Punish the owner or ban the breed?
It's a question Surrey council will be discussing tonight, after a pit bull attack last week in which a 65-year-old woman was mauled by an unleashed pit bull while walking down the street, leaving her with serious arm injuries. The dog has since been destroyed but the owner is not facing charges.
Surrey Mayor Linda Hepner says although dog attacks are not the "overriding problem" in Surrey, the incident is reason enough to re-examine city dog bylaws.
- Montreal pit bull ban could be in place by September
- Quebec likely to follow Ontario's lead on pit bull ban
- Christiane Vadnais, dead after pit bull attack, laid to rest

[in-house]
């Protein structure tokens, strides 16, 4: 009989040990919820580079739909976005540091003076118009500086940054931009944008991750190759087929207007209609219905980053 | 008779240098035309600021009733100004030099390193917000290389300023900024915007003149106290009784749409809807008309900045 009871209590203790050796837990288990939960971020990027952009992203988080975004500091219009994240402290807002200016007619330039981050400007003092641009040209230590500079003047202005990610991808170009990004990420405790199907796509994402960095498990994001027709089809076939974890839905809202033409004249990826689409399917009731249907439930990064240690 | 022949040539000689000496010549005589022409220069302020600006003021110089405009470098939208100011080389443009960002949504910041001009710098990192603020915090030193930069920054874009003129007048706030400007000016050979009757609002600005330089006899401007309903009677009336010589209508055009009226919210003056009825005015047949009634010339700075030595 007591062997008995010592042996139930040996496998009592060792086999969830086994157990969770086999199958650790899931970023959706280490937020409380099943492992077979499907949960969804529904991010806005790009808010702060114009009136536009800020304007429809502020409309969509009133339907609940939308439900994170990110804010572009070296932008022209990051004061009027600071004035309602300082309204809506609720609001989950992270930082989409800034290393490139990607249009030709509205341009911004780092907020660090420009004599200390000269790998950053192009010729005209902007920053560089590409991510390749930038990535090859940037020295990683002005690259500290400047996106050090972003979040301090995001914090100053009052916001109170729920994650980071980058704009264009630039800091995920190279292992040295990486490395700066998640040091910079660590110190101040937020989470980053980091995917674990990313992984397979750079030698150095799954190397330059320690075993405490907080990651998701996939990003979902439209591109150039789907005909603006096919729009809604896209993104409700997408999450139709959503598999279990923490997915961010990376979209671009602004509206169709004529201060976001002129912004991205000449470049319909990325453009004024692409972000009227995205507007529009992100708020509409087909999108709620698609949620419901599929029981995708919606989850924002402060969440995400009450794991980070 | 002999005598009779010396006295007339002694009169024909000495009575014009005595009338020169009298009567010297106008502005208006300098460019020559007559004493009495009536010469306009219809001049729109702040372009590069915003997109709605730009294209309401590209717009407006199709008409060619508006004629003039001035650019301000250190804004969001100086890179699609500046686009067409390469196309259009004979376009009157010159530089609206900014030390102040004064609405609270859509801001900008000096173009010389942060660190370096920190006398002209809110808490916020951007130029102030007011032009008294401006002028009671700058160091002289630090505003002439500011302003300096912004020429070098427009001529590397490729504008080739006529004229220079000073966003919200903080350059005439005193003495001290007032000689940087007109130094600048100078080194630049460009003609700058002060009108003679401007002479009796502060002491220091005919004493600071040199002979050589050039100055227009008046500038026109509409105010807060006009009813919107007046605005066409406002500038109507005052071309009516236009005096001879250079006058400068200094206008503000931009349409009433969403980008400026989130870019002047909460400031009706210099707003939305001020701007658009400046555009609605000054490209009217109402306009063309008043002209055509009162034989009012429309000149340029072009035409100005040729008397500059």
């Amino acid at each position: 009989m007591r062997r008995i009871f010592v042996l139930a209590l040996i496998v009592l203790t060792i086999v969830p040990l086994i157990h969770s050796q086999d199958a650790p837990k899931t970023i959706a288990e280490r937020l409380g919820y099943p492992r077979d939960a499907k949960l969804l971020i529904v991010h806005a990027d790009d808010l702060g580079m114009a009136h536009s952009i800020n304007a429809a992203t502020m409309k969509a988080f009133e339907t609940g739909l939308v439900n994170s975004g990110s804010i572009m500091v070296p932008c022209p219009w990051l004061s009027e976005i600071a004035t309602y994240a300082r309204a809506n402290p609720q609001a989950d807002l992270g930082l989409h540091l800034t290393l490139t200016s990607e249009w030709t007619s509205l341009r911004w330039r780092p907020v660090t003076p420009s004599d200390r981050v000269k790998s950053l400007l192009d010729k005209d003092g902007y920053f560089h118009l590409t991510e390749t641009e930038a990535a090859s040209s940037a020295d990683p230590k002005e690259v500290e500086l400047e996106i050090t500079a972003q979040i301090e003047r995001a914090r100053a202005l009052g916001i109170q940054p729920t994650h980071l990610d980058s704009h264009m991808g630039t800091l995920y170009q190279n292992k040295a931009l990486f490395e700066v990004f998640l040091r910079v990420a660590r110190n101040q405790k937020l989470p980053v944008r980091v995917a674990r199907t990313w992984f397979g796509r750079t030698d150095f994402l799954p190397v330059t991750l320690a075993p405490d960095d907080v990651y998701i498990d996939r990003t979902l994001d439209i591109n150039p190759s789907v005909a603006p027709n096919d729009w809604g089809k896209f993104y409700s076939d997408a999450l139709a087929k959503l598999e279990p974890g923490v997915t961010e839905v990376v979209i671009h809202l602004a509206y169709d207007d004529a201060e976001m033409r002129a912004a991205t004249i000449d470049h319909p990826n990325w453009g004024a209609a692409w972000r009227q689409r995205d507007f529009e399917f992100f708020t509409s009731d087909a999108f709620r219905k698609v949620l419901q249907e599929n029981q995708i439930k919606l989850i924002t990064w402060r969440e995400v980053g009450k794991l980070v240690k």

"I think our [bylaw] severity level is relatively high already yet it doesn't seem to be doing the trick," Hepner told Rick Cluff on the CBC's Early Edition. "That dog was supposed to have been muzzled and supposed to have been on a leash."
"My intention is to ask council to convene a panel to look at our bylaw relative to strengthening and tightening it because there could be some avenues that are useful to us around licensing and fines," she said.
Hepner says the pit bull attack has ignited the debate over whether the city should ban that breed outright, or beef up bylaws to punish owners of dangerous dogs.
"Most believe it's the owner but there are a handful — 20 to 30 per cent — who believe the pit bull is a breed that shouldn't be in the city."
Hepner says Surrey council has debated banning other breeds of dogs in the past.
"In the 90's it was Rottweilers and then in the early 2000's it was Dobermans. So my inclination is it's the owners [who are the problem] because I'm not sure now if we ban pit bulls what's going to be next." she said. "As soon as you're breed specific next year when something happens you're going to have to add that breed."
With files from the Early Edition